Full-precision LeNet | 0.99 | 4.6 MB |

From Table

The accuracy of the binary LeNet is slightly lower than that of the full-precision LeNet. The accuracy reduced by using the binary LeNet is around

The model size of the binary LeNet is much lower than that of the full-precision LeNet. The memory saved by binary LeNet is around

In other words, by using the binary convolutional neural network instead of the traditional full-precision convolutional neural network, the accuracy is only slightly reduced, but the memory is largely saved. Therefore, the binary convolutional neural network is quite suitable for the mobile crowdsourcing network, where mobile devices are with limited storage resources. The above evaluation shows that NLPAS fulfills the fifth requirement listed in Section

The computation cost of NLPAS includes the time cost consumed by the binary LeNet model and those consumed by mathematical operations. To test these time costs, we conducted our experiment on a laptop with an Intel i7-4770hq processor and an ubuntu-18.04 operating system. Then, we used OPENSSL [

For the binary LeNet, we take the features extracted by the last full-connection layer as the input vectors (i.e.,

After the initial settings, we can count the mathematical operations in the hiding and extracting phases as listed in Table

Number of mathematical operations in NLPAS.

84 | 166 | 0 | |

0 | 84 | 0 | |

0 | 0 | 2 | |

0 | 0 | 2 | |

0 | 0 | 2 | |

0 | 0 | 2 | |

0 | 0 | 2 |

Then, we tested the time costs consumed by these mathematical operations on the above laptop, and the average results of running them for 1,000,000 times are shown in Table

Time costs of mathematical operations (unit:

0.22 | |
---|---|

1.69 | |

2.19 | |

0.98 | |

1.03 | |

0.16 | |

0.14 |

Taking the results in Table

Computation costs of algorithms in NLPAS (unit:

18.48 | 178.48 | 9.00 |

The time costs of the binary LeNet and the full-precision LeNet are shown in Table

Computation costs of algorithms in NLPAS (unit:

Binary LeNet | Full-precision LeNet |
---|---|

56.6 | 1435.2 |

The above evaluation shows that NLPAS fulfills the fourth requirement listed in Section

To make sure that NLPAS can work well, we implemented it. In our experimental environment, there were one laptop and one computer. The laptop acts as the MU, and the computer acts as the CS. The result shows that the total running time in the auditing protocol is approximately 0.3 ms. Therefore, NLPAS is feasible for being deployed in the real world.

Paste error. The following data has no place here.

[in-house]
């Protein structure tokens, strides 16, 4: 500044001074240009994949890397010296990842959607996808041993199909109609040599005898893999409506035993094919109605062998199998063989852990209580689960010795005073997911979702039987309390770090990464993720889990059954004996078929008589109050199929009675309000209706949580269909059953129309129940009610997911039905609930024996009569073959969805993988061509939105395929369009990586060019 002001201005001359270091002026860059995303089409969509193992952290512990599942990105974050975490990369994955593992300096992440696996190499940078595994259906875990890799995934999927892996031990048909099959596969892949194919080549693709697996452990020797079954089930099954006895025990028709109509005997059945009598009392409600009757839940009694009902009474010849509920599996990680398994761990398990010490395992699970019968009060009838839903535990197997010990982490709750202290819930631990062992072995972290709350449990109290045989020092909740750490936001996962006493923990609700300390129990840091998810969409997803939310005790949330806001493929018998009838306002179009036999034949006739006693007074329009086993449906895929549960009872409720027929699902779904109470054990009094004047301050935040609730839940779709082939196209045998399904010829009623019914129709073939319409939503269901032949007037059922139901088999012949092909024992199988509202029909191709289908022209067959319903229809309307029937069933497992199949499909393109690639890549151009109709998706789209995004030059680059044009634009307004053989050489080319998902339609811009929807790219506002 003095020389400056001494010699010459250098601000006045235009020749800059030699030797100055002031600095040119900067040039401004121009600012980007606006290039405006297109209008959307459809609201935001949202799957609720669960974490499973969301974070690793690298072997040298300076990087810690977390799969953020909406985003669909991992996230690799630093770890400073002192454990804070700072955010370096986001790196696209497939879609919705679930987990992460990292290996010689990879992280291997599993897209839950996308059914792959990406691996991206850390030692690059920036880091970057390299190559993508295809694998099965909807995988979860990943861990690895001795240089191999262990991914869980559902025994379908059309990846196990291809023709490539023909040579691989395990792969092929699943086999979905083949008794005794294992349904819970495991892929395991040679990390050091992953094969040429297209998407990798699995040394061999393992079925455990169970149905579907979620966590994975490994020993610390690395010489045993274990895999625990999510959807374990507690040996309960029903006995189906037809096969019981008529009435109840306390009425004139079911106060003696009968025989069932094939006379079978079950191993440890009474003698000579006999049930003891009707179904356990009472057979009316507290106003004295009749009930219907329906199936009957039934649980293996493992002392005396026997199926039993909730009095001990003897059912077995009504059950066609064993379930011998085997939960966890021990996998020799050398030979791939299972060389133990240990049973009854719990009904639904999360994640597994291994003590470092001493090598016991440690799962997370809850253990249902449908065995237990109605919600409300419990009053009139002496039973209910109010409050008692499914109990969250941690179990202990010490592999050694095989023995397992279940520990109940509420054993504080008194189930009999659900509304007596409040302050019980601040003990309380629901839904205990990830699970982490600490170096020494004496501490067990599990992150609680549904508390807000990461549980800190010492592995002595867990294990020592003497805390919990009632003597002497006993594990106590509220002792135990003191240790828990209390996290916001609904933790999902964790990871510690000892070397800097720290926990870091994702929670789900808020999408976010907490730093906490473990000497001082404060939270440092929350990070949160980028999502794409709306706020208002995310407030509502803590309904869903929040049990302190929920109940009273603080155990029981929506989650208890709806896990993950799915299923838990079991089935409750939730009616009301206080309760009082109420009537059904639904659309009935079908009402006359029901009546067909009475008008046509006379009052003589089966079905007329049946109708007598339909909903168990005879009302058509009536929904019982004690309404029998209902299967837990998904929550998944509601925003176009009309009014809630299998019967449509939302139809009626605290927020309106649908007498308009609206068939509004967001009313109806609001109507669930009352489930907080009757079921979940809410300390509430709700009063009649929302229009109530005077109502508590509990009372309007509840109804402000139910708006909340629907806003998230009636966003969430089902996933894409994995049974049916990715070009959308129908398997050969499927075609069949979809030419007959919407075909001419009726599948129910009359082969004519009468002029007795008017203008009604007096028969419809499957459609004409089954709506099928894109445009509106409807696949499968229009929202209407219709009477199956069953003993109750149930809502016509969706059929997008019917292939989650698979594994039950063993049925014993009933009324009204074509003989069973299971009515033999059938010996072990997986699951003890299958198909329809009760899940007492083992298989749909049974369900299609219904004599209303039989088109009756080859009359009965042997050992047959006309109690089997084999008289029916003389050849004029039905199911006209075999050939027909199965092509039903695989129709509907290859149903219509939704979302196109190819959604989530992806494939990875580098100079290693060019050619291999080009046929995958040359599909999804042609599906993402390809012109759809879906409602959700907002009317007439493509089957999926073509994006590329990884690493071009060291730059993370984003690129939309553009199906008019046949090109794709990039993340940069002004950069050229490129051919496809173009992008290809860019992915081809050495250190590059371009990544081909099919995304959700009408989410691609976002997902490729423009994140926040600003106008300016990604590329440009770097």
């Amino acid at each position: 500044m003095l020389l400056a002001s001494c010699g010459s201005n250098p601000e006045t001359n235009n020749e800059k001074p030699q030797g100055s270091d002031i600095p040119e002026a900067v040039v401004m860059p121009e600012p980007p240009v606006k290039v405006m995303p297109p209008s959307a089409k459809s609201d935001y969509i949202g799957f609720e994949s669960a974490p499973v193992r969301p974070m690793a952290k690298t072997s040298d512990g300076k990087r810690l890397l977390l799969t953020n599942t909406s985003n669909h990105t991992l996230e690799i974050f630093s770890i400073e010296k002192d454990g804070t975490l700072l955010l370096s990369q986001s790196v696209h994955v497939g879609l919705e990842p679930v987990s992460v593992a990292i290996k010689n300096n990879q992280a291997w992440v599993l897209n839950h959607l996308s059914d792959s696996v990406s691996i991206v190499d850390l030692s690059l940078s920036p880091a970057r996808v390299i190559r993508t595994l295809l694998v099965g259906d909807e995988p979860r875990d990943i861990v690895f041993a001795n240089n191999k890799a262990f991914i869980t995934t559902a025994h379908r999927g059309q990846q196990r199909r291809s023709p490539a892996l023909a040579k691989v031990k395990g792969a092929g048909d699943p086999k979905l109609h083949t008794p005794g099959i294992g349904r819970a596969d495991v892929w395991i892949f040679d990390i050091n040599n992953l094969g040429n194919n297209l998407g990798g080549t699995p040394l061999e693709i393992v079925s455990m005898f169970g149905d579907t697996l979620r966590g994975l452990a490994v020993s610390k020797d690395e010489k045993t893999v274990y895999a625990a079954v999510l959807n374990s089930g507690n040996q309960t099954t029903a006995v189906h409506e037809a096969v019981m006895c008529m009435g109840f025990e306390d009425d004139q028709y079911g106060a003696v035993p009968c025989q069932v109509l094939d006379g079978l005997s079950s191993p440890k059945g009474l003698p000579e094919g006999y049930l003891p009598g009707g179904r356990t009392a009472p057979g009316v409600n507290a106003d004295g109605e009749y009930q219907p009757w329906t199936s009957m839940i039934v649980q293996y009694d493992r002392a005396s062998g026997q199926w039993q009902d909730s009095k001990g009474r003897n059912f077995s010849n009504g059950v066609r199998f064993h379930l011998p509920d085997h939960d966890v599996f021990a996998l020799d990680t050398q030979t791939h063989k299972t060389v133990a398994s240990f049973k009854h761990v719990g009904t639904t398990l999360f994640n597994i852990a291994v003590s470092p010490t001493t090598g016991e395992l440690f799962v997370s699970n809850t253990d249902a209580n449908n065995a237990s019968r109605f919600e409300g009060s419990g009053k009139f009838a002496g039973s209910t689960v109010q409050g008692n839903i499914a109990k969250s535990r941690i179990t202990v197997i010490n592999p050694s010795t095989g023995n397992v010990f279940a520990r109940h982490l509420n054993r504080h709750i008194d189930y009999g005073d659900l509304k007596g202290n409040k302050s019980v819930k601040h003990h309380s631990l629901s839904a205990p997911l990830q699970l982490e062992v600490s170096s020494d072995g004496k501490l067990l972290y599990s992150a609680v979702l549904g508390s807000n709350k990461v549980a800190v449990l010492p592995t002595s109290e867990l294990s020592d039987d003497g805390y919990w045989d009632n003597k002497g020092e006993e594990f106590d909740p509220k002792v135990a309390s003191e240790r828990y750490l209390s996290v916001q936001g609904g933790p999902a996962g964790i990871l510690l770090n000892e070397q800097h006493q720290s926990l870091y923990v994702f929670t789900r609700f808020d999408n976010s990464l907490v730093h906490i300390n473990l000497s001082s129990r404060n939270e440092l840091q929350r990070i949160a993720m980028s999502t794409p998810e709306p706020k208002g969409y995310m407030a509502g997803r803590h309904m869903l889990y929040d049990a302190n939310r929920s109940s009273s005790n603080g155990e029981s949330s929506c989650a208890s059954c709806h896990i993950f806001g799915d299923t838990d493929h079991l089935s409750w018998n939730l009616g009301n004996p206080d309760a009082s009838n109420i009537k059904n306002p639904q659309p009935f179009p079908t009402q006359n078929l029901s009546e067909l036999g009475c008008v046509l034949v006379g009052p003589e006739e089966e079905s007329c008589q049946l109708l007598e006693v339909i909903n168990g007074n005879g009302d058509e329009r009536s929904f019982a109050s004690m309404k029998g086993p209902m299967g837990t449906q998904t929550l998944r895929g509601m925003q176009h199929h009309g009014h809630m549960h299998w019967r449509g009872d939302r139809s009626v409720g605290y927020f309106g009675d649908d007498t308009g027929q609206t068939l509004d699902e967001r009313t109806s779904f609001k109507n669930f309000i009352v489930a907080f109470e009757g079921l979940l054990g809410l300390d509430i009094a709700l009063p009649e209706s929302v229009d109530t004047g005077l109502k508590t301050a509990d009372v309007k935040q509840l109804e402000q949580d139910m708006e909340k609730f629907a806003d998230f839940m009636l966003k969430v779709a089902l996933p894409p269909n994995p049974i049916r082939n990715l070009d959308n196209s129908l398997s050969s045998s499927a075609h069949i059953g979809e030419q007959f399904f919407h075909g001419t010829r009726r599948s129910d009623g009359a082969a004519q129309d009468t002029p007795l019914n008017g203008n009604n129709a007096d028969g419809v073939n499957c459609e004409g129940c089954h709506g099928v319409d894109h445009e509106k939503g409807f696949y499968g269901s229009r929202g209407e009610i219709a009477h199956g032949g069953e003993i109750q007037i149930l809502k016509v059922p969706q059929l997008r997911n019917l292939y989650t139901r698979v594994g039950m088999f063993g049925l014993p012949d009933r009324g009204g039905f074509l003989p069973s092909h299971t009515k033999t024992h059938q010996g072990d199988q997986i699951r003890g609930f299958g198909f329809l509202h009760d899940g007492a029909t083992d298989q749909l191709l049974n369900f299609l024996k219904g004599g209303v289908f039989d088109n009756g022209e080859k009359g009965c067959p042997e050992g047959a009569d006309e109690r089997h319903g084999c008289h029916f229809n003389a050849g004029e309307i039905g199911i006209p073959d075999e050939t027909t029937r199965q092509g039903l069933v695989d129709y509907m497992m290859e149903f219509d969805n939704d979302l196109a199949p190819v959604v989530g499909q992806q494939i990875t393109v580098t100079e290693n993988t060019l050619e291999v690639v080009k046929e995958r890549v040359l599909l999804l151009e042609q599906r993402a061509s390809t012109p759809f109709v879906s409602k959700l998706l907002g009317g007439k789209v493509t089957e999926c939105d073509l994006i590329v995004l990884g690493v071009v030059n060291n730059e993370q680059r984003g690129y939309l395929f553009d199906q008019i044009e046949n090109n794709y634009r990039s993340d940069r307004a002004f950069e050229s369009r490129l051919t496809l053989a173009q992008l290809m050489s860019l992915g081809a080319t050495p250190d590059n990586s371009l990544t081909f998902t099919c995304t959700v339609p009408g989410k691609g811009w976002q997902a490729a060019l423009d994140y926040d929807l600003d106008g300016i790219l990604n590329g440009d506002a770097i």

In this paper, we have proposed a noninteractive lightweight privacy-preserving auditing protocol on images in mobile crowdsourcing networks called NLPAS. NLPAS allows the mobile user to audit images stored on the crowdsourcing server without downloading them. Moreover, to achieve high efficiency, this paper introduced the binary convolutional neural network technique to the newly proposed auditing protocol and designed a novel privacy-preserving Hamming distance computation algorithm using basic mathematical operations. Experimental results show that NLPAS is feasible for real-world applications.

In this paper, we mainly focused on the privacy-preserving issue of the newly designed auditing protocol for mobile crowdsourcing networks. However, several more issues are to be addressed in the future. First, NLPAS does not consider the integrity of transmitted messages. Therefore, a new security protocol is needed to prevent these messages from being tampered by adversaries. Second, NLPAS used the binary convolutional neural network for extracting a binary vector from images. However, in many scenarios, feature vectors may be extracted using full-precision neural networks, which are not binarized. Therefore, a new technique is needed to convert the full-precision feature vector to a binarized one. To address these issues, future works are needed.

The data used to support the findings of this study are available at

The authors declare that there are no conflicts of interest regarding the publication of this paper.

This paper was supported by the NSFC (nos. 71402070 and 61101088), the NSF of Jiangsu Province (no. BK20161099), and the Jiangsu Provincial Key Laboratory of Computer Network Technology.